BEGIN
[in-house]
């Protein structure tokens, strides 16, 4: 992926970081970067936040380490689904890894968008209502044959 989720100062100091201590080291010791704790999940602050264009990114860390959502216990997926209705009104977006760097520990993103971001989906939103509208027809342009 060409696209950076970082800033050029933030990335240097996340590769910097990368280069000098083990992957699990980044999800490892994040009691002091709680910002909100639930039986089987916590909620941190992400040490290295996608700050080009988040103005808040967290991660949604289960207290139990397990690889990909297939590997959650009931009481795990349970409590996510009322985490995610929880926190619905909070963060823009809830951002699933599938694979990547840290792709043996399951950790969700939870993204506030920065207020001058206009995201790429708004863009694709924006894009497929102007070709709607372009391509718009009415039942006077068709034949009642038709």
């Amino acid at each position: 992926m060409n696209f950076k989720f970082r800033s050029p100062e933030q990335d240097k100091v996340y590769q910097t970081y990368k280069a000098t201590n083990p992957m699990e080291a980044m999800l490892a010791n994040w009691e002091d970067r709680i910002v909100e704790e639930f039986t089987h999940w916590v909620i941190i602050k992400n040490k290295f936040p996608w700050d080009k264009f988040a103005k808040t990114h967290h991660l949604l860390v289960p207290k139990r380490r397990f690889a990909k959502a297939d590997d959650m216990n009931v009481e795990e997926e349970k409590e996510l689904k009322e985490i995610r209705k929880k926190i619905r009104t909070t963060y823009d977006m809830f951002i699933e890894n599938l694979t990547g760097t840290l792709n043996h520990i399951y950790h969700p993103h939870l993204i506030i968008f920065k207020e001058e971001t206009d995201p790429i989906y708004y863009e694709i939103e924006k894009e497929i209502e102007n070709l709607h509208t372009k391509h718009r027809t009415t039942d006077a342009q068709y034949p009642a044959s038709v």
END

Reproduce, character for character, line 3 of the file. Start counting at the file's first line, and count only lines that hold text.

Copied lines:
């Amino acid at each position: 992926m060409n696209f950076k989720f970082r800033s050029p100062e933030q990335d240097k100091v996340y590769q910097t970081y990368k280069a000098t201590n083990p992957m699990e080291a980044m999800l490892a010791n994040w009691e002091d970067r709680i910002v909100e704790e639930f039986t089987h999940w916590v909620i941190i602050k992400n040490k290295f936040p996608w700050d080009k264009f988040a103005k808040t990114h967290h991660l949604l860390v289960p207290k139990r380490r397990f690889a990909k959502a297939d590997d959650m216990n009931v009481e795990e997926e349970k409590e996510l689904k009322e985490i995610r209705k929880k926190i619905r009104t909070t963060y823009d977006m809830f951002i699933e890894n599938l694979t990547g760097t840290l792709n043996h520990i399951y950790h969700p993103h939870l993204i506030i968008f920065k207020e001058e971001t206009d995201p790429i989906y708004y863009e694709i939103e924006k894009e497929i209502e102007n070709l709607h509208t372009k391509h718009r027809t009415t039942d006077a342009q068709y034949p009642a044959s038709v």